The true measure of whether a vendor technology conference is successful in its goals is to gauge attendees’ attitudes past the halfway point. Today at Microsoft’s Ignite conference in Chicago, the overflow seating areas for folks who could not get seats in the session rooms are still stacked full of developers.
Developers. When Ignite was launched, it was supposed to be mainly an implementers’ conference with development sessions added.
But in the real world, developers and implementers are merging, especially with respect to the new disciplines that are evolving in the quest to build applications native to cloud platforms.
The 3 Keys Revisited
In last week’s conference preview, I brought up the three big concerns that Microsoft, as a company must address at this conference, in order for it to be considered successful in the long term. In keeping with my own history of covering these events, let’s go back over them at the midway point to see how the company is faring so far.
Can the new Windows popularize cloud applications?
When I ask the wrong question, I admit it. (Each time it happens, all eight times, I’ve confessed.)
The new Windows does not have to popularize cloud applications. If part of me wasn’t stuck in the 1990s, I would have refrained from my old role of casting Windows as the technology that leads people anywhere in particular.
Nothing more clearly drove that point home for me than attending a handful of sessions at the same venue — the Arie Crown Theater in McCormick Place. One was devoted to the added benefits of Windows 10, the others to deploying cloud applications and microservices on cloud and virtualization platforms. The Windows 10 event had the better scheduling, in terms of its ability to attract an audience.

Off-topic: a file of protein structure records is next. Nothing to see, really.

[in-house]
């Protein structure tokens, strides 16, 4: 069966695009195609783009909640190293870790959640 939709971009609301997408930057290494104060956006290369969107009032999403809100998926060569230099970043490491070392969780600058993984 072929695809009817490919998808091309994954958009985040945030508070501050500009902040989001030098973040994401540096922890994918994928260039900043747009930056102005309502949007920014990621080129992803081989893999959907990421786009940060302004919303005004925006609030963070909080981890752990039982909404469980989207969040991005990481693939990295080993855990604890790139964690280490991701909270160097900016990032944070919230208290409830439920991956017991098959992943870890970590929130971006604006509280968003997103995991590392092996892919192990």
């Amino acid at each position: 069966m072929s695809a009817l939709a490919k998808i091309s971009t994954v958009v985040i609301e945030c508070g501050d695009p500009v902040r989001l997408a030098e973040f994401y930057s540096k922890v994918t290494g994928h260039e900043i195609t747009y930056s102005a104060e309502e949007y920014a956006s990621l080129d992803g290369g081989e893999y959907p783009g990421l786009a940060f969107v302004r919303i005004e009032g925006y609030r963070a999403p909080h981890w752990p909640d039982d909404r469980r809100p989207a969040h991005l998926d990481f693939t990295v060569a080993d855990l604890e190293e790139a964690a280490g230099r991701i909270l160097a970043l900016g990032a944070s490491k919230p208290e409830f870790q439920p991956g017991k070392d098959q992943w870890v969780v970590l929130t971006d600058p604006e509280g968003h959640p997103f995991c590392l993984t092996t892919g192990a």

Guess whose audience appears in the title photo in this story?
At the Windows 10 event, the presenter encouraged audience members to shout “Windows 10” at the given cues, in order to become eligible for prizes such as T-shirts and bags of gummy bears, there were still people in my immediate vicinity falling asleep. But while Jeffrey Snover demonstrated Nano Server – a technology inspired by what’s been happening on the Linux side of the pond for several weeks now – the on-topic whispers I overheard between attendees sharing facts let me know, the question I should have asked was whether cloud applications might have long enough coattails to pull Windows along for the ride.
Will Windows Server “embrace and extend” Docker or will Docker “slice and dice” Windows Server?
We’ve seen some evidence here at Ignite of Microsoft taking its classic stand. Let’s be honest: Over its long history, it is not known as an innovator but rather an aggressive implementer.
There are two types of Windows Server containers, one of which is based entirely on the standard created by and for Docker, and the other has been given Microsoft’s long-standing Hyper-V brand. And if you’ve followed Microsoft for a while, especially with the history of Internet Explorer, the pattern at first appears familiar: “Support” the standard to a limited extent, but push the alternative.
That is not what is happening here. Microsoft’s representatives don’t put too fine a point on this for obvious reasons, but the existing architecture of Windows applications is incompatible with Docker’s basic premise of running processes in isolation. You cannot containerize, for example, Exchange Server, nor will it ever be possible to do so.
The reason is a technical one, not a political one: Windows has always been a set of resources upon which applications depend. That’s the key word: depend. So Hyper-V containers were created as a way for the hypervisor to supply Windows processes running within containers, with some semblance of the dependencies they’re accustomed to.